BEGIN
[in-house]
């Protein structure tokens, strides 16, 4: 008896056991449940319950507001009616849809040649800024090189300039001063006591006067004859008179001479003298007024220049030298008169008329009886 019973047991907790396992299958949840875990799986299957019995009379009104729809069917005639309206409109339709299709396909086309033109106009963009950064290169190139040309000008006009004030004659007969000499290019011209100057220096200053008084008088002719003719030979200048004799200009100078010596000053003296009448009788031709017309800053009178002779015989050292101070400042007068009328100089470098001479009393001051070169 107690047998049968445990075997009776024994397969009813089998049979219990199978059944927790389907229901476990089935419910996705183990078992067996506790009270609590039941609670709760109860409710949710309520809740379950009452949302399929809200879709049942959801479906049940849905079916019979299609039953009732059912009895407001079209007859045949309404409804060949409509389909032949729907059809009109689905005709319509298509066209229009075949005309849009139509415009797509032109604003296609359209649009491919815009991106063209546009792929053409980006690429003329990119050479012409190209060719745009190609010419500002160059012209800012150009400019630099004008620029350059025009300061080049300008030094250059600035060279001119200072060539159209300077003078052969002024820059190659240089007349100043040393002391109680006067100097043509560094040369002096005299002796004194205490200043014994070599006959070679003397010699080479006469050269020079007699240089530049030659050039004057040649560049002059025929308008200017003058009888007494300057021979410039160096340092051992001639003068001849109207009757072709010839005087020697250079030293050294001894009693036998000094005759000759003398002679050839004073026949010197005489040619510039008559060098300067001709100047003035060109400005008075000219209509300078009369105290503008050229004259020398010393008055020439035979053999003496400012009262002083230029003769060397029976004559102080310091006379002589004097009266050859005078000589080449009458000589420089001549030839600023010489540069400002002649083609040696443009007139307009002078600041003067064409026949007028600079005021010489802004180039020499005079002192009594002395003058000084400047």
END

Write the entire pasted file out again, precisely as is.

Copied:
[in-house]
């Protein structure tokens, strides 16, 4: 008896056991449940319950507001009616849809040649800024090189300039001063006591006067004859008179001479003298007024220049030298008169008329009886 019973047991907790396992299958949840875990799986299957019995009379009104729809069917005639309206409109339709299709396909086309033109106009963009950064290169190139040309000008006009004030004659007969000499290019011209100057220096200053008084008088002719003719030979200048004799200009100078010596000053003296009448009788031709017309800053009178002779015989050292101070400042007068009328100089470098001479009393001051070169 107690047998049968445990075997009776024994397969009813089998049979219990199978059944927790389907229901476990089935419910996705183990078992067996506790009270609590039941609670709760109860409710949710309520809740379950009452949302399929809200879709049942959801479906049940849905079916019979299609039953009732059912009895407001079209007859045949309404409804060949409509389909032949729907059809009109689905005709319509298509066209229009075949005309849009139509415009797509032109604003296609359209649009491919815009991106063209546009792929053409980006690429003329990119050479012409190209060719745009190609010419500002160059012209800012150009400019630099004008620029350059025009300061080049300008030094250059600035060279001119200072060539159209300077003078052969002024820059190659240089007349100043040393002391109680006067100097043509560094040369002096005299002796004194205490200043014994070599006959070679003397010699080479006469050269020079007699240089530049030659050039004057040649560049002059025929308008200017003058009888007494300057021979410039160096340092051992001639003068001849109207009757072709010839005087020697250079030293050294001894009693036998000094005759000759003398002679050839004073026949010197005489040619510039008559060098300067001709100047003035060109400005008075000219209509300078009369105290503008050229004259020398010393008055020439035979053999003496400012009262002083230029003769060397029976004559102080310091006379002589004097009266050859005078000589080449009458000589420089001549030839600023010489540069400002002649083609040696443009007139307009002078600041003067064409026949007028600079005021010489802004180039020499005079002192009594002395003058000084400047």